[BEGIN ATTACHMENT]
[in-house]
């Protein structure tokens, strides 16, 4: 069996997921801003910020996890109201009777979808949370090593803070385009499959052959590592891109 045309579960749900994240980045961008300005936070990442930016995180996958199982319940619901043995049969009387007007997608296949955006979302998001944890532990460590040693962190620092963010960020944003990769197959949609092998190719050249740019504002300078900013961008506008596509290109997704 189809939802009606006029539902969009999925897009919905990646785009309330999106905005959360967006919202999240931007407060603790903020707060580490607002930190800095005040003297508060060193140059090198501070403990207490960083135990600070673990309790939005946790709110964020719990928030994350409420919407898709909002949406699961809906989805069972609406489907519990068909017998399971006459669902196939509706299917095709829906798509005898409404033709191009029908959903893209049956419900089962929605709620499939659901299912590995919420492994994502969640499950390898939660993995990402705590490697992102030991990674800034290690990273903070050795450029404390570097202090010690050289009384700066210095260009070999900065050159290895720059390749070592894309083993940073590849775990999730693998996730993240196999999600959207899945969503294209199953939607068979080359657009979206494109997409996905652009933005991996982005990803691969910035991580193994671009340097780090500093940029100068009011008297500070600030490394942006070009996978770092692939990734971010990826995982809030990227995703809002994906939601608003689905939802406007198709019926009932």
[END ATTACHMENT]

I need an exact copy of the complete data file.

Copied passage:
[in-house]
């Protein structure tokens, strides 16, 4: 069996997921801003910020996890109201009777979808949370090593803070385009499959052959590592891109 045309579960749900994240980045961008300005936070990442930016995180996958199982319940619901043995049969009387007007997608296949955006979302998001944890532990460590040693962190620092963010960020944003990769197959949609092998190719050249740019504002300078900013961008506008596509290109997704 189809939802009606006029539902969009999925897009919905990646785009309330999106905005959360967006919202999240931007407060603790903020707060580490607002930190800095005040003297508060060193140059090198501070403990207490960083135990600070673990309790939005946790709110964020719990928030994350409420919407898709909002949406699961809906989805069972609406489907519990068909017998399971006459669902196939509706299917095709829906798509005898409404033709191009029908959903893209049956419900089962929605709620499939659901299912590995919420492994994502969640499950390898939660993995990402705590490697992102030991990674800034290690990273903070050795450029404390570097202090010690050289009384700066210095260009070999900065050159290895720059390749070592894309083993940073590849775990999730693998996730993240196999999600959207899945969503294209199953939607068979080359657009979206494109997409996905652009933005991996982005990803691969910035991580193994671009340097780090500093940029100068009011008297500070600030490394942006070009996978770092692939990734971010990826995982809030990227995703809002994906939601608003689905939802406007198709019926009932």